We Are Not Ourselves, Matthew Thomas’ epic first novel, was 10 years in the making and, upon completion, the subject of a vigorous publishers’ bidding war. Readers will understand why.
With daily news headlines detailing the tragedies that can unfold when a battle-weary soldier returns home from war, Las Vegas author Laura McBride’s first novel, We Are Called to Rise, is hauntingly timely.
Hawaiian author Kaui Hart Hemmings returns with The Possibilities, the story of Sarah St. John, a woman struggling to return to life after the death of her adult son in an avalanche. We asked her a few questions about the new book and what she’s working on next.
Writer Kaui Hart Hemmings had a lot to live up to with her second novel: Her best-selling, polished debut, The Descendants, was made into an Oscar-winning film starring George Clooney. With The Possibilities, she delivers on her early promise while making a striking departure setting-wise, moving from the tropical islands of her native Hawaii to the snowy mountains of Colorado.
Justin Go’s ambitious, sprawling and compelling debut novel, The Steady Running of the Hour, lurches from America to England, France, Sweden Germany and Iceland—even stretching to the Himalayas—switching back and forth in time from pre-WWI England to the present.
It’s good to know that a female protagonist doesn’t have to be “nice” in order to be compelling. In Cara Hoffman’s latest novel, Be Safe I Love You, returning Iraqi war vet Lauren Clay is anything but nice. Indeed, the reader might be tempted, at first, to call her hateful. But as you read on, it dawns on you that the Lauren who enlisted as a soldier because of the fat signing bonus that would keep the wolves away from the door of her impoverished family isn’t the Lauren who has returned. The word that kept going through this reviewer’s head was “revenant.”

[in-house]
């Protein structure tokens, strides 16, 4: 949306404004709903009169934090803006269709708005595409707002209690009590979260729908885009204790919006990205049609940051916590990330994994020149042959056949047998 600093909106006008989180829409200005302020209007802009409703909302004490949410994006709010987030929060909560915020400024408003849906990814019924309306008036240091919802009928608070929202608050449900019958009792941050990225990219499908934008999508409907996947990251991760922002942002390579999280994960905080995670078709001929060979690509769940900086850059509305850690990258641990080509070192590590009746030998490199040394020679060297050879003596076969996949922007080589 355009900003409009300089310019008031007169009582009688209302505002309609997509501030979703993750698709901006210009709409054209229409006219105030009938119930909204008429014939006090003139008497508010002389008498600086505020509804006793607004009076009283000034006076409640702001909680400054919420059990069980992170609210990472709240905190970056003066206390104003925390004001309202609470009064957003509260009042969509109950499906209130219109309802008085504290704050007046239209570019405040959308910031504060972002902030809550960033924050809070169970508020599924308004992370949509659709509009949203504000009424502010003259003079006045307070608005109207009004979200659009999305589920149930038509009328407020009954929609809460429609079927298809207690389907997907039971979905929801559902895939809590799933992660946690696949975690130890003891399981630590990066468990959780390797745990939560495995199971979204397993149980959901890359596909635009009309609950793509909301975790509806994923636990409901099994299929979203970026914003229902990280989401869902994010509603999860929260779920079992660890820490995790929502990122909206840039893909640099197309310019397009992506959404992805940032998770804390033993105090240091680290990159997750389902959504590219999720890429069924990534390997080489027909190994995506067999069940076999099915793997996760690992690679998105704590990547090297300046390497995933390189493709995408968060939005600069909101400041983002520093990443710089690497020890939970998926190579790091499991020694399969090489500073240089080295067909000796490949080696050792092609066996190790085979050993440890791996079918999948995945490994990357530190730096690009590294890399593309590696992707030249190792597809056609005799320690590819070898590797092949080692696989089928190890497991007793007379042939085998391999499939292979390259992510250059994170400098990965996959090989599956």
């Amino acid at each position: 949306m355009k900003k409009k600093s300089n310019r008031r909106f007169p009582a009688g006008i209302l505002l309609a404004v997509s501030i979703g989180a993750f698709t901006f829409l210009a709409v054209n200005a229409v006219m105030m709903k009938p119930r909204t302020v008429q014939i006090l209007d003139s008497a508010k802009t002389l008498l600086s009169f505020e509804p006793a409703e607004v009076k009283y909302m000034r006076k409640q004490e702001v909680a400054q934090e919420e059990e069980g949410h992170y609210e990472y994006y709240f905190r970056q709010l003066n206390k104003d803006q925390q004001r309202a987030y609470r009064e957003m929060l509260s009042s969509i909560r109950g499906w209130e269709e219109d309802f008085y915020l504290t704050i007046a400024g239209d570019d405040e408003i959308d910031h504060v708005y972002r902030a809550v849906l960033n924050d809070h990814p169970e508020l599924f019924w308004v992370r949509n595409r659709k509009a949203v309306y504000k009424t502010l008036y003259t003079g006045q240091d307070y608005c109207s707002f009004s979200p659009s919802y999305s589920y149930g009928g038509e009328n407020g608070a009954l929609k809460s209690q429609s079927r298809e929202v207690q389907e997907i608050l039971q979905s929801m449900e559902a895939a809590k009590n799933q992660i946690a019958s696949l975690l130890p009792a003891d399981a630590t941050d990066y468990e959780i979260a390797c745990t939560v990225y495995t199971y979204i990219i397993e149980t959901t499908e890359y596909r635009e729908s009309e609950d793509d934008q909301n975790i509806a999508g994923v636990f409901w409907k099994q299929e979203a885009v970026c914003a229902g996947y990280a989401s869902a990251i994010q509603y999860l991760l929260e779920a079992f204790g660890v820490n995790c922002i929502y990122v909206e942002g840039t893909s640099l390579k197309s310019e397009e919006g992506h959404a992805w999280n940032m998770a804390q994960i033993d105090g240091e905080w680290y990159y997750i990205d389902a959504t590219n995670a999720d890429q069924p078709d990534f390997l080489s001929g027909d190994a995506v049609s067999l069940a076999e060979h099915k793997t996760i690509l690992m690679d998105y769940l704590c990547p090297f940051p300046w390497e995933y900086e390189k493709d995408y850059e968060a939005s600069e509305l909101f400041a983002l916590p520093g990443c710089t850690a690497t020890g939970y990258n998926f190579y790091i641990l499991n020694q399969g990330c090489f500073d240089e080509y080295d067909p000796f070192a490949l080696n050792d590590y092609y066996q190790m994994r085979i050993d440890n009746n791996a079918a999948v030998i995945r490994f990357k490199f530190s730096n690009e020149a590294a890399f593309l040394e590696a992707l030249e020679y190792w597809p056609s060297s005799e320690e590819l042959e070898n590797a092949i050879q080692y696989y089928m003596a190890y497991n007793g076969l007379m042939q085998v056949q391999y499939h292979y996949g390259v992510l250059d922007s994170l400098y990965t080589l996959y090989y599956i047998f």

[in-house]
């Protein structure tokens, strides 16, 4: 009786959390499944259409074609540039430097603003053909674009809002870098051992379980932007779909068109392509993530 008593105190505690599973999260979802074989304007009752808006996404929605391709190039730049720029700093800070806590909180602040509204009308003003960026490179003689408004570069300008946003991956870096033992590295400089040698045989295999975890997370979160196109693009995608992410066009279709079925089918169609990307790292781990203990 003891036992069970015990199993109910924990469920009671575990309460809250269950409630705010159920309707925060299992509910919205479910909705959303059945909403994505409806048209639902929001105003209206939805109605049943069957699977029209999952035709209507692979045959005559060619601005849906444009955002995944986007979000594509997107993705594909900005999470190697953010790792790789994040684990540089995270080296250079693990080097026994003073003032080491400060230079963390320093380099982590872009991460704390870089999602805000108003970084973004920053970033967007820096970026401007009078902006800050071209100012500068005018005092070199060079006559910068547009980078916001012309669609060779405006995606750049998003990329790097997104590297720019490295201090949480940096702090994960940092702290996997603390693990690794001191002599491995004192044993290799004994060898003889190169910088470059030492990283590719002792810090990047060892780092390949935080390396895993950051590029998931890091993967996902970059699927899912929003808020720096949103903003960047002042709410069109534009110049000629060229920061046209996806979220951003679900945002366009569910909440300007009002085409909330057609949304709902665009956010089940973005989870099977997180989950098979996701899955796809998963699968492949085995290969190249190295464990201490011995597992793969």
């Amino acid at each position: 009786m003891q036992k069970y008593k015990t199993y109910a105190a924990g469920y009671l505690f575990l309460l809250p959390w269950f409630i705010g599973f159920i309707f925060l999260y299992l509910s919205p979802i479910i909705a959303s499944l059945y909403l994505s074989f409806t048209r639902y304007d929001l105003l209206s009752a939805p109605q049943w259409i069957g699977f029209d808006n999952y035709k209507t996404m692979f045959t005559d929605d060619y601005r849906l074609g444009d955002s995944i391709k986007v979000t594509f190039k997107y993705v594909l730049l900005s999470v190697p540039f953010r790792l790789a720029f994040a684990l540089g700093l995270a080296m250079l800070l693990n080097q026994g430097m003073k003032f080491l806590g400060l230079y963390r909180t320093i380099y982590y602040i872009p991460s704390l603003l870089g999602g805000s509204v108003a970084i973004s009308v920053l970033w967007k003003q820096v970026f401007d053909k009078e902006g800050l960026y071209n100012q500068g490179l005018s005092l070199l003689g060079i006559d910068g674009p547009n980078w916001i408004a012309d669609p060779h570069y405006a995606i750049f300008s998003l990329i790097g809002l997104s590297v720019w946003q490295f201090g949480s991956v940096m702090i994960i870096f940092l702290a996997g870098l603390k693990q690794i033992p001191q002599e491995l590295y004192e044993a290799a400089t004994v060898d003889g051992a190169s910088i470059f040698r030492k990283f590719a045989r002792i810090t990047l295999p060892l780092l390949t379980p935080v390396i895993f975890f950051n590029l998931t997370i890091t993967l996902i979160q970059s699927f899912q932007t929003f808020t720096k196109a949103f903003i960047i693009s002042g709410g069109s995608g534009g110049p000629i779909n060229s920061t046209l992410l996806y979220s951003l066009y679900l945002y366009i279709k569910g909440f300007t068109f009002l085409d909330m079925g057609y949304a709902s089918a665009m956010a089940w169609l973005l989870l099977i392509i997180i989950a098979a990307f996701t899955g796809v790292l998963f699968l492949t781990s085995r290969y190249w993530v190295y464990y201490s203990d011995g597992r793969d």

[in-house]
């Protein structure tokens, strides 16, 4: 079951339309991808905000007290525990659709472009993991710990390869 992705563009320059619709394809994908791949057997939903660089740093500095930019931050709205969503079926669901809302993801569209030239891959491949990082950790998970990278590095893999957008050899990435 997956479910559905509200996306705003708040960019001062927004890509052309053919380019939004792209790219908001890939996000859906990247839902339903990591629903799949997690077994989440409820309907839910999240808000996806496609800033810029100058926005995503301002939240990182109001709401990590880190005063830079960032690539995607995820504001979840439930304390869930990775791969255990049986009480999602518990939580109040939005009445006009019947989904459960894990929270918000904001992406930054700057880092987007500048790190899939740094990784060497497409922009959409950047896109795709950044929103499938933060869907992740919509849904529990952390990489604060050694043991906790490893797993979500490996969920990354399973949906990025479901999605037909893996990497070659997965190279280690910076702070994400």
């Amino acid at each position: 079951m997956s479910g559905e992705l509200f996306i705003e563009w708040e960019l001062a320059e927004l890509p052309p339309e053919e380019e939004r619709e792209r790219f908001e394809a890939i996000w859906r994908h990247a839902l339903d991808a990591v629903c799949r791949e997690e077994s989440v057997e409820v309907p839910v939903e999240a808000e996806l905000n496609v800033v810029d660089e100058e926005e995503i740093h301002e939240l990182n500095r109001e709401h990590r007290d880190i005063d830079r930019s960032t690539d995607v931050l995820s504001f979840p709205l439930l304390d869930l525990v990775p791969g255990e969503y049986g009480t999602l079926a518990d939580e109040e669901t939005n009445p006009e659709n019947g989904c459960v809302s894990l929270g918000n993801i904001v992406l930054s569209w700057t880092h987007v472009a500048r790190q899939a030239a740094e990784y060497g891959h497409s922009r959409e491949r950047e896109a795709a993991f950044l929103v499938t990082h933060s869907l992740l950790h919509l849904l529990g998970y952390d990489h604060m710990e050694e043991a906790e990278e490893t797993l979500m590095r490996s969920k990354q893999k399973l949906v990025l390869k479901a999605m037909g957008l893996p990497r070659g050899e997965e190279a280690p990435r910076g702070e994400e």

If you’re very observant and know a little something about the wilder shores of human genetics, then you may be able to figure out the big mystery of Carol Cassella’s new novel by, oh, page 260 or so. Oh yes, the title also gives one a hint as to what’s going on with one of the book’s well-drawn characters. But we should start at the beginning.
America is anomalous, as insular as its two oceans suggest. Consider the game known stateside as soccer and elsewhere as football. An American would struggle to name a global soccer star, despite their commanding astronomical salaries and divine admiration. The Sun and Other Stars, by Chicago author Brigid Pasulka, offers a glimpse into the glamour and goofiness of the so-called "beautiful game.”
There were many things I liked about my Grandmother Puffer’s home: cartoons on television (We didn’t have a TV at home: hippie parents.), Cheerios for breakfast (ditto), and all manner of ancestral relics. There was a genuine family tree—branches wider than my arms—and artifacts like a chair that Myles Standish had sat in (and in which we were not to sit) and a bugle that had been played at President Wilson’s inauguration. More than all this stuff, there were the tales my grandmother could tell.
Genetics professor Don Tillman is a man of science. His days are meticulously scheduled, his weekly meals pre-planned for maximum nutritional value and his choices made in logical consideration of best possible outcomes. So when he decides it’s time to find a suitable life partner, he does what any rational scientist would do—he creates an extensive dating questionnaire and embarks...